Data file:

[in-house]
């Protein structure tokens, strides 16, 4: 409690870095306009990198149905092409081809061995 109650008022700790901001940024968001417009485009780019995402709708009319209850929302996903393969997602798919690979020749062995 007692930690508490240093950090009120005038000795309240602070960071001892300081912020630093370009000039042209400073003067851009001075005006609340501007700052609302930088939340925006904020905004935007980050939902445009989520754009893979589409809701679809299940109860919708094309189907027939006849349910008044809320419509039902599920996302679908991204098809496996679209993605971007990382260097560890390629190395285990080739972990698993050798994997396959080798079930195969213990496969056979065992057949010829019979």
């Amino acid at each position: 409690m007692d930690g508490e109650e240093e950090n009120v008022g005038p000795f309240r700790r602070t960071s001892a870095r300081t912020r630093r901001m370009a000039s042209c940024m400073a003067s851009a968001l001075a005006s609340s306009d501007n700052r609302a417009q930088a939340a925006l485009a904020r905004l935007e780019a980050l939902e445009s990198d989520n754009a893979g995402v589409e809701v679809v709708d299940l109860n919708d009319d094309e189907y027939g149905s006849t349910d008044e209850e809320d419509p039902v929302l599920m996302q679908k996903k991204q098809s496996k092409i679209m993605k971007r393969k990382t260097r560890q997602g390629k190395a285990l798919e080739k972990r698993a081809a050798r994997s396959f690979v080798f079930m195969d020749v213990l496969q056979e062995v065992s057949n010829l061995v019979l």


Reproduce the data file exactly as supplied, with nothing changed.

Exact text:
[in-house]
């Protein structure tokens, strides 16, 4: 409690870095306009990198149905092409081809061995 109650008022700790901001940024968001417009485009780019995402709708009319209850929302996903393969997602798919690979020749062995 007692930690508490240093950090009120005038000795309240602070960071001892300081912020630093370009000039042209400073003067851009001075005006609340501007700052609302930088939340925006904020905004935007980050939902445009989520754009893979589409809701679809299940109860919708094309189907027939006849349910008044809320419509039902599920996302679908991204098809496996679209993605971007990382260097560890390629190395285990080739972990698993050798994997396959080798079930195969213990496969056979065992057949010829019979």
């Amino acid at each position: 409690m007692d930690g508490e109650e240093e950090n009120v008022g005038p000795f309240r700790r602070t960071s001892a870095r300081t912020r630093r901001m370009a000039s042209c940024m400073a003067s851009a968001l001075a005006s609340s306009d501007n700052r609302a417009q930088a939340a925006l485009a904020r905004l935007e780019a980050l939902e445009s990198d989520n754009a893979g995402v589409e809701v679809v709708d299940l109860n919708d009319d094309e189907y027939g149905s006849t349910d008044e209850e809320d419509p039902v929302l599920m996302q679908k996903k991204q098809s496996k092409i679209m993605k971007r393969k990382t260097r560890q997602g390629k190395a285990l798919e080739k972990r698993a081809a050798r994997s396959f690979v080798f079930m195969d020749v213990l496969q056979e062995v065992s057949n010829l061995v019979l």